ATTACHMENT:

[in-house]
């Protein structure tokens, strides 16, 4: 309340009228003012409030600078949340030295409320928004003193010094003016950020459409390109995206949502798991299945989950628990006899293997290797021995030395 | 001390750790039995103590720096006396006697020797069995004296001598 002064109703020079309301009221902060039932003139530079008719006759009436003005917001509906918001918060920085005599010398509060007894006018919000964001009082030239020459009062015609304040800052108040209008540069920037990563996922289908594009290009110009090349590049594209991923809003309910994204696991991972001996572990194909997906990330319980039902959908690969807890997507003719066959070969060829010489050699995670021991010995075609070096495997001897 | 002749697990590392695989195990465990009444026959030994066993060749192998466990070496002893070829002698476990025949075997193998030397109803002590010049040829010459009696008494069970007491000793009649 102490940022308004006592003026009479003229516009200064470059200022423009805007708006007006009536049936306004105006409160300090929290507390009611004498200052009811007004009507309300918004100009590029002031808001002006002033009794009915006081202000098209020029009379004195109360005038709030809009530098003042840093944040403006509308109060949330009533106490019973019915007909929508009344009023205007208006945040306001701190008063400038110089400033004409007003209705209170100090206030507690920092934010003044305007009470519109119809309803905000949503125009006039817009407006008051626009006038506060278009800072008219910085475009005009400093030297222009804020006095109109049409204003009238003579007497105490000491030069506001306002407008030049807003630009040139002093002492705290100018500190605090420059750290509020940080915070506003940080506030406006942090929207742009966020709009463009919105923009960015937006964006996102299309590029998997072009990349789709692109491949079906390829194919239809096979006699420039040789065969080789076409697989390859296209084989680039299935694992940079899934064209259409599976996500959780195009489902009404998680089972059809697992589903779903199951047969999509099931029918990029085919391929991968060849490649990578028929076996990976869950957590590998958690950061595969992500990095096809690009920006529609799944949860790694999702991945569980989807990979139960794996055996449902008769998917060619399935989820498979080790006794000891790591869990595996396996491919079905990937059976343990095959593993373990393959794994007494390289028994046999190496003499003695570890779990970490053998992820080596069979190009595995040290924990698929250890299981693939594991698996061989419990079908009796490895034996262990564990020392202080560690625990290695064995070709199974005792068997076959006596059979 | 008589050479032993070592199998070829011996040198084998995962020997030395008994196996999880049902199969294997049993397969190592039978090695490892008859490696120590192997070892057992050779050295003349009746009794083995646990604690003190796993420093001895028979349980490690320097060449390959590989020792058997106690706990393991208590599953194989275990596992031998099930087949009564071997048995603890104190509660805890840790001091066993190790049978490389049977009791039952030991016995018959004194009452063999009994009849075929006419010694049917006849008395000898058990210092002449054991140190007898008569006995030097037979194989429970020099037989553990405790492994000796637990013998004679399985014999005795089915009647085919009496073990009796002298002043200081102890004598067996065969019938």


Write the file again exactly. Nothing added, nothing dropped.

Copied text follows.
[in-house]
């Protein structure tokens, strides 16, 4: 309340009228003012409030600078949340030295409320928004003193010094003016950020459409390109995206949502798991299945989950628990006899293997290797021995030395 | 001390750790039995103590720096006396006697020797069995004296001598 002064109703020079309301009221902060039932003139530079008719006759009436003005917001509906918001918060920085005599010398509060007894006018919000964001009082030239020459009062015609304040800052108040209008540069920037990563996922289908594009290009110009090349590049594209991923809003309910994204696991991972001996572990194909997906990330319980039902959908690969807890997507003719066959070969060829010489050699995670021991010995075609070096495997001897 | 002749697990590392695989195990465990009444026959030994066993060749192998466990070496002893070829002698476990025949075997193998030397109803002590010049040829010459009696008494069970007491000793009649 102490940022308004006592003026009479003229516009200064470059200022423009805007708006007006009536049936306004105006409160300090929290507390009611004498200052009811007004009507309300918004100009590029002031808001002006002033009794009915006081202000098209020029009379004195109360005038709030809009530098003042840093944040403006509308109060949330009533106490019973019915007909929508009344009023205007208006945040306001701190008063400038110089400033004409007003209705209170100090206030507690920092934010003044305007009470519109119809309803905000949503125009006039817009407006008051626009006038506060278009800072008219910085475009005009400093030297222009804020006095109109049409204003009238003579007497105490000491030069506001306002407008030049807003630009040139002093002492705290100018500190605090420059750290509020940080915070506003940080506030406006942090929207742009966020709009463009919105923009960015937006964006996102299309590029998997072009990349789709692109491949079906390829194919239809096979006699420039040789065969080789076409697989390859296209084989680039299935694992940079899934064209259409599976996500959780195009489902009404998680089972059809697992589903779903199951047969999509099931029918990029085919391929991968060849490649990578028929076996990976869950957590590998958690950061595969992500990095096809690009920006529609799944949860790694999702991945569980989807990979139960794996055996449902008769998917060619399935989820498979080790006794000891790591869990595996396996491919079905990937059976343990095959593993373990393959794994007494390289028994046999190496003499003695570890779990970490053998992820080596069979190009595995040290924990698929250890299981693939594991698996061989419990079908009796490895034996262990564990020392202080560690625990290695064995070709199974005792068997076959006596059979 | 008589050479032993070592199998070829011996040198084998995962020997030395008994196996999880049902199969294997049993397969190592039978090695490892008859490696120590192997070892057992050779050295003349009746009794083995646990604690003190796993420093001895028979349980490690320097060449390959590989020792058997106690706990393991208590599953194989275990596992031998099930087949009564071997048995603890104190509660805890840790001091066993190790049978490389049977009791039952030991016995018959004194009452063999009994009849075929006419010694049917006849008395000898058990210092002449054991140190007898008569006995030097037979194989429970020099037989553990405790492994000796637990013998004679399985014999005795089915009647085919009496073990009796002298002043200081102890004598067996065969019938």